contingency plans extend the possibility to eighteen months.
In other words, we really don’t know. China has apparently
peaked at close to 12 weeks, but the aftermath could still continue for months.
I’ve faced the fact (or tried to, at least), that I might not be around to enjoy the return to “normal” life. For various reasons such as age, underlying health factors, and immunosuppressant medication, I am in a high risk brackets. I would guess that the chances are pretty high that I’ve been exposed. If so, I might not survive this. In the meantime my wife and I are isolated together
Death isn’t the worst thing that can happen, however, if you’re ready for it. But a lot of people aren’t ready. You probably know if you are or not. If not, the nice thing about this scenario is that you have lots of time to think about it and get ready. Take a close look at your life and your future.
One of my favorite Bible passages is found in Matthew 11:27 – 30. It’s an invitation. It promises rest. Even in times like this, or worse, you can have rest.
Are you Anxious? Concerned? Worried?
Here is your answer. Straight from Jesus Christ…
“Come to Me, all you who labor and are heavy laden, and I will give you rest. Take My yoke upon you and learn from Me, for I am gentle and lowly in heart, and you will find rest for your souls. For My yoke is easy and My burden is light.” (Mat 11:28-30 NKJV)
“The man who is most aggressive in teaching tolerance is the most intolerant of all: he wants a world full of people too timid and ashamed to really disagree with anything.” ― Criss Jami, Killosophy
In spite of what many people seem to think, you can disagree with someone, and even say so, without hating that person. Often accusations of hate speech or hatred are simply ways of putting your opposition on a guilt trip so that you can get your own way, or force everyone to say they agree with you.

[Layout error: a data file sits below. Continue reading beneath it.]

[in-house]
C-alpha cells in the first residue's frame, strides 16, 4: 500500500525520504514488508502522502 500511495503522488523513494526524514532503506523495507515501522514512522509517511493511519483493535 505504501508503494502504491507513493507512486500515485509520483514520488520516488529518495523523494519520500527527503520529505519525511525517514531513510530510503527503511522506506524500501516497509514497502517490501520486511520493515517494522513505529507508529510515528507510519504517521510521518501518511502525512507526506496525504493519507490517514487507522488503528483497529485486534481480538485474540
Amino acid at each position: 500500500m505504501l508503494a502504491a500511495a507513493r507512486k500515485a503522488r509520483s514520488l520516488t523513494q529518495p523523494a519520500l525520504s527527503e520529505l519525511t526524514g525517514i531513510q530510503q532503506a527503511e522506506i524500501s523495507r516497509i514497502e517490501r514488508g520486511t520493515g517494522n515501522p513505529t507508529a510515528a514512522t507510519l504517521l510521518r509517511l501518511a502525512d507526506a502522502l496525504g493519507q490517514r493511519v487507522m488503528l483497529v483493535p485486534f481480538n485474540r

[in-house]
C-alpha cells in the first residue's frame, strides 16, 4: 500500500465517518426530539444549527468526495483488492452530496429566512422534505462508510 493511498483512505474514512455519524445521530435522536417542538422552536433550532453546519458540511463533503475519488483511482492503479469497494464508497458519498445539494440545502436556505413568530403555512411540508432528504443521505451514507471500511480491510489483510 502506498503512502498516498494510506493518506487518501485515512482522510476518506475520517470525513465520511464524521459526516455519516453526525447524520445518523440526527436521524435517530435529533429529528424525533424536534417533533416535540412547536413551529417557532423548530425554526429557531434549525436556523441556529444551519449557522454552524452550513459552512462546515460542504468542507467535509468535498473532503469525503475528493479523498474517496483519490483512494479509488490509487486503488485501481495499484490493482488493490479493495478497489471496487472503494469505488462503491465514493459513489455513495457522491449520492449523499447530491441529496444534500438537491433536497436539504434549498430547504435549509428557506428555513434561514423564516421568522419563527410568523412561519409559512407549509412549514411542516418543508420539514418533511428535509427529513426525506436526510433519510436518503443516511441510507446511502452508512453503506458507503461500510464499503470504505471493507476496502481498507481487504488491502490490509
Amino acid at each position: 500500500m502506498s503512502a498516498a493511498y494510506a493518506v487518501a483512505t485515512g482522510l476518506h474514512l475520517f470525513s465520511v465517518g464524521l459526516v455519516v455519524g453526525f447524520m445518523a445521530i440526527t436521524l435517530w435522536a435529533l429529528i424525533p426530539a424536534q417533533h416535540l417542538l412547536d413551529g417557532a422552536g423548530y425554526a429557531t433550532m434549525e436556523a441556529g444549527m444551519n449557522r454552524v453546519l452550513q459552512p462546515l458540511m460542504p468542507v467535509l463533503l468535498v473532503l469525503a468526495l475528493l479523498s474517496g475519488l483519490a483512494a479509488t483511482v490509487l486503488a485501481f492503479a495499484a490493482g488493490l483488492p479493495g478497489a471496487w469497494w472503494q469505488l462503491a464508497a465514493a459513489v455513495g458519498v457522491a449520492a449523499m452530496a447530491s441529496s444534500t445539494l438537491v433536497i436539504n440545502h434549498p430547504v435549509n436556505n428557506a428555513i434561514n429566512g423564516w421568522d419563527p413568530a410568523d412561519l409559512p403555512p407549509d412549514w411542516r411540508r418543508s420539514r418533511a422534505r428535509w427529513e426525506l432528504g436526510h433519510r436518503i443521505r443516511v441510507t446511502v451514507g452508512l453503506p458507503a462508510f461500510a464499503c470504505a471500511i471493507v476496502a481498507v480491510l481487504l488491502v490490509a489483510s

The author of this book is Ted Dekker. It is co-authored by his daughter Rachelle, who apparently thinks a lot like Ted does.
I’ve read a number of Ted Dekker’s books. To understand them, you must realize that not all will be as it appears at first glance. Ted is a theologian by training, and he buries theological propositions in his books. They are often buried deeply and unless you know where he might be going it will take you most of the book to figure it out. He has some good ideas, though I think he over reacts to his past church or home experience.
Ted has a habit of personifying spiritual characteristics as physical ones. For instance in his Books of History series, sinners show their sinful nature by a skin disease. People drown in a red lake to be converted and healed of their skin disease. It seems weird at first, but you get used to it once you understand it.
In this case the people are more realistic, to a point anyway. It is the story of a small, radical congregation. A prophetess who also happens to be their minister’s wife, learns that the final appocalypse of judgment against evil will come in three years. They are warned to move into a remote valley where they will escape in order to repopulate the earth. But this will only happen if they remain pure. Absolutely pure. No sin. No sinful thoughts. No appearance of sin even. The prophetess and her husband are quite paranoid and the list of things that threaten purity get very long and difficult to maintain.
They are very good people, and very sincere. But they are stuck in their little valley for over ten years, and the time starts to get long, and the pressures rise. The punishments get worse as time goes on because they HAVE to maintain their purity or they will all be eternally lost.